Our Friend H. by some Presbyterian Villains was Privately hung up in Effigy on fryday last in the Jersey Market, where he remaind till Saturday Noon1—Not a Single Majistrate could be found that would order it to be taken down, tho none were there to prevent it. Several came out to View the Agreable Spectacle, even the C. Justices Curiosity was so prevalent over his Discretion and his Oath, that he coud not help Sneaking to W.[Henrys?] Corner to See. I Last Night heard There was the like infernal Design against your worthy Father.2 Several Set up last Night to Watch the Villains and Shall every Night before Market day which will be the Time, if it be done at All—Tit for Tat, will I hope prevent it—Verbum Sapienti Sat est.

Immediately on my return I went to Mr. Hughes, who informed he Expected that Night his House woud be Destroyd—he thought it prudent to leave it, and carryd out his best furniture and Papers. But we had too many friends to Suffer it had this horrid Act been Attempted. I Spent the Evening at J. Biddles,3 where I had a full Opportunity of Advising our friends—and there proposed an Union for the preservation of the Peace of the City, Several of the White Oaks and Hearts of Oak were there—they all Declared they woud be ready—Since which J.H. has had a Meeting with them and they are determined to defend him to the Utmost. I find no Other Measure will secure us from Insults and the Malice of our Enemies, and I am determined if there is the Least Appearance of a Mob, to unite with our friends and tender ourselves to the Majistrates to Suppress it and [if they] do not assist to do it without their Aid. This Measure has not a little frightend them already, and I beleive will restore Peace to the City. For you may be assured we can Muster ten to their one.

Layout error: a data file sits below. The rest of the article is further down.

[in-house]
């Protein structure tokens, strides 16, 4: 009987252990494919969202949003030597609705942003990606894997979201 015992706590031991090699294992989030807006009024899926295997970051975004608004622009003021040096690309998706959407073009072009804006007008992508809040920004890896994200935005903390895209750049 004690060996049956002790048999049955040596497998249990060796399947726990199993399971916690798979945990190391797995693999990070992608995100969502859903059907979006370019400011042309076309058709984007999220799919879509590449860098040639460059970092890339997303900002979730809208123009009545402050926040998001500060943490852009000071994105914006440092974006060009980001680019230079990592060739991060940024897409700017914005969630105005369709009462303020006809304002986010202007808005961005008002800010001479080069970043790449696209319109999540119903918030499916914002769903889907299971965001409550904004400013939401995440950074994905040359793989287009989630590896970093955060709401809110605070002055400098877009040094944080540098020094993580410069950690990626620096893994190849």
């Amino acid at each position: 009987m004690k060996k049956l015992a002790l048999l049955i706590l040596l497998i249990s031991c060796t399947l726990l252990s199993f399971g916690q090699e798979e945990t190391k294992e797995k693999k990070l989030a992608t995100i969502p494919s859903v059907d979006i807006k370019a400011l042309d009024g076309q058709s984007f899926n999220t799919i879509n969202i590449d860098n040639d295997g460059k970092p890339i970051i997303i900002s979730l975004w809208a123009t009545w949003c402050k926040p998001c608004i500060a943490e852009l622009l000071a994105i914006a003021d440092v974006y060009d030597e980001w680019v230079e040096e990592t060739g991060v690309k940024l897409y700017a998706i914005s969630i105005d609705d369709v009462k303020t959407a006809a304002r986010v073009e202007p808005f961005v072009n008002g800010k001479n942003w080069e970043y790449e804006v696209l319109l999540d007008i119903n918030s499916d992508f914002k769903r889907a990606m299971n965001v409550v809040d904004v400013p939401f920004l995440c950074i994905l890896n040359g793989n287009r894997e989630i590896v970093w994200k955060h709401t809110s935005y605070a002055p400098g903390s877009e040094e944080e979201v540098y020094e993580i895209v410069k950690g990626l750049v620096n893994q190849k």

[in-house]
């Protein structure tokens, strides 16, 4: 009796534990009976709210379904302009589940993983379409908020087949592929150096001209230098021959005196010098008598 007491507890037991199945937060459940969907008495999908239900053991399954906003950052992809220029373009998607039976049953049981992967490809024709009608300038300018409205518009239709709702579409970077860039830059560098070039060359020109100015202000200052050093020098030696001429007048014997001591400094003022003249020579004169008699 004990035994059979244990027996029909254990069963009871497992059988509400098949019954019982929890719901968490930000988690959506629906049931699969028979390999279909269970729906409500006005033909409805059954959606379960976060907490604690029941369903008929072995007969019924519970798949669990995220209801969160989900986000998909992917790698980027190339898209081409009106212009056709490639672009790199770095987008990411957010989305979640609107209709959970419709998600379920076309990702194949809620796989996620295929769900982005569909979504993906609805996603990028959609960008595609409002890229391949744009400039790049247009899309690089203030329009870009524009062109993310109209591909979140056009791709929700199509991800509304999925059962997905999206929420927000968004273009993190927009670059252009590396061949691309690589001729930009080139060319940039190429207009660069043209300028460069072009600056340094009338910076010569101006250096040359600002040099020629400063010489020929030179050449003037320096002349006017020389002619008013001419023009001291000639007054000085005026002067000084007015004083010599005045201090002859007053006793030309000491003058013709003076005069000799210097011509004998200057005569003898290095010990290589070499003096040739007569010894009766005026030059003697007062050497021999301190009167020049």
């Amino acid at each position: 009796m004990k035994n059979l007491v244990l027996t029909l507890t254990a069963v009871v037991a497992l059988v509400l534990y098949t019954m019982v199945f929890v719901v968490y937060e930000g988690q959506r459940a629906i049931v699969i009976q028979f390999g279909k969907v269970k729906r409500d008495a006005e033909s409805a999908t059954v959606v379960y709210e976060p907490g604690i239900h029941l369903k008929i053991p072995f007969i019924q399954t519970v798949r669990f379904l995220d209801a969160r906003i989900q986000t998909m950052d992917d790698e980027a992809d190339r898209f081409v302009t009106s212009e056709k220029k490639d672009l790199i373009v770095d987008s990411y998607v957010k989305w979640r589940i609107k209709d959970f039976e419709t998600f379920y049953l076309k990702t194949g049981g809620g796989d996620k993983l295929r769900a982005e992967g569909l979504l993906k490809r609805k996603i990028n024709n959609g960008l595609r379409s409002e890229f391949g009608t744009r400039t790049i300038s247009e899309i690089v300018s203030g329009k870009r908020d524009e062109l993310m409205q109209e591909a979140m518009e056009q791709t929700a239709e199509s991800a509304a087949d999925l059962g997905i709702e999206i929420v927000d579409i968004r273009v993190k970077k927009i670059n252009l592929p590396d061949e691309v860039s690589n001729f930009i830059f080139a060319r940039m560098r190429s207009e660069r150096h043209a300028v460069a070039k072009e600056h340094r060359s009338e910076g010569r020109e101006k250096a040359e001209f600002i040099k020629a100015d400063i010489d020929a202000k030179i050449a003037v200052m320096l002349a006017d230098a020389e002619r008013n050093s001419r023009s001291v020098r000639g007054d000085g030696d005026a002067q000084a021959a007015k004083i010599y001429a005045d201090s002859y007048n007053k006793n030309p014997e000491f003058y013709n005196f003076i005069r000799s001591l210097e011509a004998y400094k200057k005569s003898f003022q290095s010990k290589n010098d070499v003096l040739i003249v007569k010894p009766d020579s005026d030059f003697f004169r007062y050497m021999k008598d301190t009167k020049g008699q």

Lord Colvil4 has given Orders to all the men of war under his Command to Seize every Vessel clear’d out after the first of Nov. without Stamp Paper. And Hawker5 has Declard none shall Escape him. This Gentleman at New Castle, Mr. Wharton6 at New York. I shall Send your Letter by the Post to him there.7 I am sorry for Mrs. F. indisposition. We hope for the Pleasure of her Company as soon as her Conveniency will Admit. Our best Wishes Attend you both. I am my dear friend Yours Affectionately

J. Galloway

Addressed: To / His Excellency William Franklin / Esqr / Burlington